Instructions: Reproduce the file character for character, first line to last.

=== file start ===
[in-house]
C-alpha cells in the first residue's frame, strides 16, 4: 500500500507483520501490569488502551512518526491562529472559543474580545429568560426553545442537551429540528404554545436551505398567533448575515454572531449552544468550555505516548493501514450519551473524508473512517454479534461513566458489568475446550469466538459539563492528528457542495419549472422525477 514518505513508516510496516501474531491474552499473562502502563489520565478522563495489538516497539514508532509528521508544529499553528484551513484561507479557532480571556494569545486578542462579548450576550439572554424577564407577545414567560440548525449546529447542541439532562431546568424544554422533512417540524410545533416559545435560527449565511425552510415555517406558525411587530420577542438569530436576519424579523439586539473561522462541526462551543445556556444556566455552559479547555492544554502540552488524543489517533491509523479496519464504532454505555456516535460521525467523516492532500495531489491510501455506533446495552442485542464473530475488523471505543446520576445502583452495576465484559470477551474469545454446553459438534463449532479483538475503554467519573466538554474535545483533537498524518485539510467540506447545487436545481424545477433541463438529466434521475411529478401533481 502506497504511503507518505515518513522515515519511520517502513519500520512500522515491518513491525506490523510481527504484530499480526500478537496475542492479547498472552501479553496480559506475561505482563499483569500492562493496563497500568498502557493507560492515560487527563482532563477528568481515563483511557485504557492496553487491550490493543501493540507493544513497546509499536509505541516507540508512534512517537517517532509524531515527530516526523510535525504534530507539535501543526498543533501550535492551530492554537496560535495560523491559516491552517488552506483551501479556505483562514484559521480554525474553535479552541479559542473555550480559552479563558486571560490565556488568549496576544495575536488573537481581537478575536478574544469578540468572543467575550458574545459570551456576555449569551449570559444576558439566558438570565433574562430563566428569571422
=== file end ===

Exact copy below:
[in-house]
C-alpha cells in the first residue's frame, strides 16, 4: 500500500507483520501490569488502551512518526491562529472559543474580545429568560426553545442537551429540528404554545436551505398567533448575515454572531449552544468550555505516548493501514450519551473524508473512517454479534461513566458489568475446550469466538459539563492528528457542495419549472422525477 514518505513508516510496516501474531491474552499473562502502563489520565478522563495489538516497539514508532509528521508544529499553528484551513484561507479557532480571556494569545486578542462579548450576550439572554424577564407577545414567560440548525449546529447542541439532562431546568424544554422533512417540524410545533416559545435560527449565511425552510415555517406558525411587530420577542438569530436576519424579523439586539473561522462541526462551543445556556444556566455552559479547555492544554502540552488524543489517533491509523479496519464504532454505555456516535460521525467523516492532500495531489491510501455506533446495552442485542464473530475488523471505543446520576445502583452495576465484559470477551474469545454446553459438534463449532479483538475503554467519573466538554474535545483533537498524518485539510467540506447545487436545481424545477433541463438529466434521475411529478401533481 502506497504511503507518505515518513522515515519511520517502513519500520512500522515491518513491525506490523510481527504484530499480526500478537496475542492479547498472552501479553496480559506475561505482563499483569500492562493496563497500568498502557493507560492515560487527563482532563477528568481515563483511557485504557492496553487491550490493543501493540507493544513497546509499536509505541516507540508512534512517537517517532509524531515527530516526523510535525504534530507539535501543526498543533501550535492551530492554537496560535495560523491559516491552517488552506483551501479556505483562514484559521480554525474553535479552541479559542473555550480559552479563558486571560490565556488568549496576544495575536488573537481581537478575536478574544469578540468572543467575550458574545459570551456576555449569551449570559444576558439566558438570565433574562430563566428569571422